in the ghetto of Rome, Jewish restaurants, as well as kosher or kosher cooking Jewish-Roman, of artichokes, discusses the issues that the weekly reading of the Torah, or suggests the meanings of various holidays and their use in the life of each day.
For the Greater Glory of God
By Rabbi Marc D. Angel
The great 19th-century English writer and art critic, John Ruskin, wrote an impressive work on gothic architecture. In carefully studying the details of classic gothic-style churches, he noticed a phenomenon of the deepest religious significance.
As could be expected, the craftsmen who worked on the churches’ facades demonstrated remarkable skill. They obviously devoted tremendous effort and talent to make the churches’ exteriors as beautiful as possible. Yet, Ruskin noticed that the craftsmen who worked on parts of the church buildings that were not visible to passers-by—high up on the roof, or behind walls, or eventually to be covered by ivy—were equally careful in producing magnificently beautiful designs. Even though these workers knew that no one would ever see their work, they nonetheless maintained the highest possible standard of workmanship. Ruskin was amazed. Why would workers be so diligent in creating art that would never be seen or admired by others?
The answer: these workers were not creating art to impress people. Rather, they were creating art as a sign of devotion to God. They were motivated by the purest love of God, by the desire to serve God with all their ability and all their emotion. They worked with such diligence not to gain accolades from human beings, but from a desire to serve the Lord anonymously and purely.
The greatest religious gestures do not stem from egotism or the desire to impress others: the greatest religious gestures arise when one is able to focus purely on love of God, humbly and quietly, without the slightest expectation of approbation from others.
When religious observance is tainted with egotism, the desire for power, the yearning for recognition—it is deficient. When religious devotion is expressed selflessly and modestly, it can rise to the greatest heights. This is true not only in one’s private religious expression, but also in one’s interpersonal relationships.
This week’s Torah portion gives us a keen insight into the religious greatness of Aaron, the brother of Moses. It offers a model of genuine spirituality and humility.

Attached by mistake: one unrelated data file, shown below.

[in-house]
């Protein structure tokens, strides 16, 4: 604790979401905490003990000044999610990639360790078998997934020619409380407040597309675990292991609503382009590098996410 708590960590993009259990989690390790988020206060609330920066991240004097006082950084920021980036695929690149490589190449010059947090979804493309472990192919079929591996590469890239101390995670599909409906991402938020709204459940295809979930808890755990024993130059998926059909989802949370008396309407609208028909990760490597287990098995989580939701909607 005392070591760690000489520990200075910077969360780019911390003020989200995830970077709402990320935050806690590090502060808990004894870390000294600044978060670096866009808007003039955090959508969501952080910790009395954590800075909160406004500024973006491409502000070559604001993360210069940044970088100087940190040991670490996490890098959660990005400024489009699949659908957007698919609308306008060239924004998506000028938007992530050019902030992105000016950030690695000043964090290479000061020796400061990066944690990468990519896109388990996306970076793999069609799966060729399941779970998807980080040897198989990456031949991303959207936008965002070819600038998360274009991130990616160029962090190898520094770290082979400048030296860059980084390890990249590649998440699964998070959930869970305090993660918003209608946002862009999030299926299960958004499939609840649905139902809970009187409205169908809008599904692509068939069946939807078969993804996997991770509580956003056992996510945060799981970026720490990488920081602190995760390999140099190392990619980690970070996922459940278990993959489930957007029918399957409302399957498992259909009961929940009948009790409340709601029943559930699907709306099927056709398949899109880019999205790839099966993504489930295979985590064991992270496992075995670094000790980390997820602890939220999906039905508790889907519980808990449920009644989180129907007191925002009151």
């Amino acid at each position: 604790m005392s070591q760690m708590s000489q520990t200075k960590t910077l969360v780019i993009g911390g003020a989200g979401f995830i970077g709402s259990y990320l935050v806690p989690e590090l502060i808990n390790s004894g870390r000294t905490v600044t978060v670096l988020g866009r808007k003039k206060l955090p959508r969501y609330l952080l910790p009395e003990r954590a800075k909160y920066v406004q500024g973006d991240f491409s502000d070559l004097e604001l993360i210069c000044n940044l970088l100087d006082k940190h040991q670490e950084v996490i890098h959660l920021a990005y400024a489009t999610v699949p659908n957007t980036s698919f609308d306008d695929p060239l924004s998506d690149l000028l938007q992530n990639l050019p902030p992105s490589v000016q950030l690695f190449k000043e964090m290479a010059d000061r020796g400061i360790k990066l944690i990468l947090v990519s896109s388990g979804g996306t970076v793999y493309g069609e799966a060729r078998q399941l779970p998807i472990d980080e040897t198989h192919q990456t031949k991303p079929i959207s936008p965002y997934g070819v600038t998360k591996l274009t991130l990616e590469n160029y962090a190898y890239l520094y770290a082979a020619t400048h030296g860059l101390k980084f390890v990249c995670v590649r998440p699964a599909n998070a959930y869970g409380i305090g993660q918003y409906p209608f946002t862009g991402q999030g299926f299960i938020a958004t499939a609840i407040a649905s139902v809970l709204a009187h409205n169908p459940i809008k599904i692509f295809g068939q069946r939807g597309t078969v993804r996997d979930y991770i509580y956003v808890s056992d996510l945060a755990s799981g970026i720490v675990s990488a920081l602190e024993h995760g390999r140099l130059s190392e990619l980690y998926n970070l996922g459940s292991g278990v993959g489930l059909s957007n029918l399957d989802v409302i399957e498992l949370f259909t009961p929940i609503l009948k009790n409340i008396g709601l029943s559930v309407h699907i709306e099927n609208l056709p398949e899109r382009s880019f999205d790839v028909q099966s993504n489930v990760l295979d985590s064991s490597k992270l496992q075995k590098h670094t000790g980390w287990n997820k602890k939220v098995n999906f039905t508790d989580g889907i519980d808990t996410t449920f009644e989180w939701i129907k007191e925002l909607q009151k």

At the dramatic scene of the burning bush, God appoints Moses to lead the Israelites out of their bondage in Egypt. Moses is reluctant to accept this responsibility and asks God to choose someone else. He claims that he is not articulate enough, perhaps reflecting a more general feeling that he was not up to the task.
God insists that Moses take on this responsibility. He tells Moses that his brother Aaron will be at his side, and will be able to speak on behalf of Moses. God informs Moses that Aaron will come to meet him, “vera-akha, vesamah belibo”, and he will see you and rejoice in his heart. These three Hebrew words have tremendous meaning, and tell us much about the greatness of Aaron and why he became the beloved High Priest of the people of Israel.
Aaron was older than Moses. Aaron had been living in Egypt all these years when Moses was living in peace as a shepherd in Midian. Aaron had to deal firsthand with the slavery of his people, and obviously had a much clearer understanding of the situation than did Moses. One might have thought that Aaron was more entitled to have been chosen by God to be leader; he was older, more experienced, and more directly involved with the people of Israel. And yet, God chose Moses!
How would we imagine Aaron’s reaction upon learning that God had chosen his younger brother, a shepherd in Midian, to be leader of Israel? We might have expected that Aaron would be jealous, angry, insulted, resentful. But God tells Moses: Aaron will see you and rejoice in his heart! Not only was Aaron not upset, but he genuinely rejoiced in Moses’ success. Aaron was not an egotist, he was content with his lot. He was not just superficially courteous to Moses, but he “rejoiced in his heart”, sincerely and totally. Aaron had a unique capacity: the capacity to love, to rejoice fully in the success of others without feeling a grain of jealousy or ill-will.
It is not easy for people to rejoice in the success of others. People think: I should have received that honor, I am more deserving, I am more qualified. It is not easy for people to rise above egotism, jealousy, resentfulness. To do this requires tremendous self-confidence, spiritual poise, serenity–and love. It requires the ability to transcend one’s own ego, and celebrate in the virtues and successes of others. Aaron had these virtues.
The artwork of anonymous craftsmen of the gothic churches demonstrates love of God without ulterior motives. Aaron’s piety shows the way to a religious life that fosters love and inner harmony in our interpersonal relationships. Purity in our religious devotion to God must be accompanied by purity in the way we conduct our lives. Our thoughts and deeds must be directed to the greater glory of God–in purity, humility, selflessness and love.